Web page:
Have you ever had a conversation with someone who can’t move on from a particular topic no matter how much you try to steer the conversation in a different direction? Or keeps interrupting and seems oblivious to cues that you want to end the conversation?
If so, then it’s likely you were speaking with someone with Asperger’s syndrome (a high-functioning form of autism) but you didn’t know it. Such individuals lack self-awareness, have difficulty picking up on social cues that are readily apparent to others, and tend to “have no filter,” as they say, unintentionally coming across as inconsiderate.
I know because I have had the condition all my life but didn’t know it. I’m usually the person on the other end of the conversation.
Needless to say, having these characteristics makes doing well in life—socially, professionally, and relationship-wise—challenging to say the least.
I had always associated mental illness with schizophrenia, bipolar disorder, dementia, and those personality disorders every college student learns about in Psych 101. Many of us have friends or family members who have tragically fallen victim to one mental illness or another. But we never think it will happen to us.
I was diagnosed with minor clinical depression years ago, and later with attention deficit disorder, but even though depression is technically a form of mental illness, I never thought of myself as mentally ill. My image of a mentally ill person was someone who can’t distinguish fantasy from reality, suffers from irrational paranoia, or hears imaginary voices in their head. Then there’s the stigma placed on mental illness, not to mention that it’s often confused with insanity, which is a completely different thing.
It wasn’t until about a year and a half ago that I realized mental illness comes in different shapes and colors and that I may actually have it. Why did I feel so different from other people? Why was life such a struggle for me? I knew something was wrong with me. It was figuring out what that something was that was the key.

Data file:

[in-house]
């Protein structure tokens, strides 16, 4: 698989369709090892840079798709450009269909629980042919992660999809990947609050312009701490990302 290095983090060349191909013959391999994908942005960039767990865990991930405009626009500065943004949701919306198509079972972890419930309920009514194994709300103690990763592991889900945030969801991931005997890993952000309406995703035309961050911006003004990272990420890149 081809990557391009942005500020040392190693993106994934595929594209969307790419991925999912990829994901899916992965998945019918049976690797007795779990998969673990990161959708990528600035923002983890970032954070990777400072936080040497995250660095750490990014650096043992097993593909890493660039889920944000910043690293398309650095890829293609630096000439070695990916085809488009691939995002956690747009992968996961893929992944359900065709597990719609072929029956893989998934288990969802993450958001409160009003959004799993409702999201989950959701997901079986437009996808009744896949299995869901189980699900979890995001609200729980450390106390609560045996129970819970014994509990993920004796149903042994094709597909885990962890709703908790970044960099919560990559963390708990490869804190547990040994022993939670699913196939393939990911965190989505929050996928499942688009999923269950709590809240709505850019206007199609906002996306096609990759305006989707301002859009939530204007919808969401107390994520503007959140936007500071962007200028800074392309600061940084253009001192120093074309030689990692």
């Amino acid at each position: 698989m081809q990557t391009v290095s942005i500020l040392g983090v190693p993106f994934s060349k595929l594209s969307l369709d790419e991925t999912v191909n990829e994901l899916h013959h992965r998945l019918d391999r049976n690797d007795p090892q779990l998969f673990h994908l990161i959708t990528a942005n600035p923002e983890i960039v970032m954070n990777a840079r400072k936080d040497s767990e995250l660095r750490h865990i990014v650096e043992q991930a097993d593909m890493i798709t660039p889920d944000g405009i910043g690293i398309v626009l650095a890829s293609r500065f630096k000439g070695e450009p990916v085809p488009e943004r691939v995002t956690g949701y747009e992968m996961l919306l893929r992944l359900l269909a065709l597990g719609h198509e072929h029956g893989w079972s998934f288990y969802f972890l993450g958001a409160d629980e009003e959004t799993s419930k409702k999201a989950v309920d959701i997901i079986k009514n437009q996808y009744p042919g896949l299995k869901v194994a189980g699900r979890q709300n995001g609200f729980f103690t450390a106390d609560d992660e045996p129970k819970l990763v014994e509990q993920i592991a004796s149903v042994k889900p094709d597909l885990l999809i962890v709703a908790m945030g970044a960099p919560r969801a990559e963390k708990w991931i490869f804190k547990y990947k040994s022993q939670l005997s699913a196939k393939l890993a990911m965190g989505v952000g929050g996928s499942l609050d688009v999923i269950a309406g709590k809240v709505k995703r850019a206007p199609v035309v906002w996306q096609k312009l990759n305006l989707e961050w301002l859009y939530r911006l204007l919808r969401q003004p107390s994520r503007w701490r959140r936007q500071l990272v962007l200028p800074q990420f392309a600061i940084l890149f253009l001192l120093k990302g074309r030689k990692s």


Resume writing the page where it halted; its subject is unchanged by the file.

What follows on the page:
My understanding of autism was limited at best. Like many people, I had associated the condition mostly with children, and assumed that most adults with autism lived in group homes or with their parents. They certainly didn’t function independently in the regular world. I was aware of the rare autistic genius inventor or founder of a tech company. I had heard the term Asperger’s syndrome only rarely, and it was usually associated with something extremely negative like a school shooter.
I don’t remember exactly why, but I began to wonder if I had Aspergers. After digging around on the Internet I learned it was considered a very high-functioning form of autism, seen in people with above-average intelligence. And until relatively recently, it wasn’t even considered autism.
Reading descriptions of Aspergers characteristics was like reading my life story. Oh my God, this is me! This can’t be coincidental. The awkwardness, lack of motor coordination, lack of self-awareness, social anxieties, difficulties coping in the workplace: it was all laid out.
I took several online self-assessments that confirmed my suspicion, one of the best-known being the Autism Spectrum Quotient (AQ) test. My results usually came back as borderline or just-barely Aspergers. It’s important to point out that these online Aspergers/autism spectrum quizzes and assessments are not meant to substitute for a professional diagnosis. They are just a starting point and no more. More about that later.
But they can give you an idea if you are even in the ballpark. And boy was I in the ballpark.
I learned that my depression, anxiety, ADD, and associated physical maladies (more about that in future posts) were in fact symptoms of Aspergers, not my core condition. Which is why the various medications to treat them had helped little or not at all. They were treating the symptoms and not the disease.
In my typical fashion, I proceeded to devour all the literature I could get my hands on about this condition. I found a surprising number of books dealing with adult Aspergers/autism and downloaded them to my Kindle. I read them at home, on trains, in waiting rooms. I felt like I had finally found the key to me.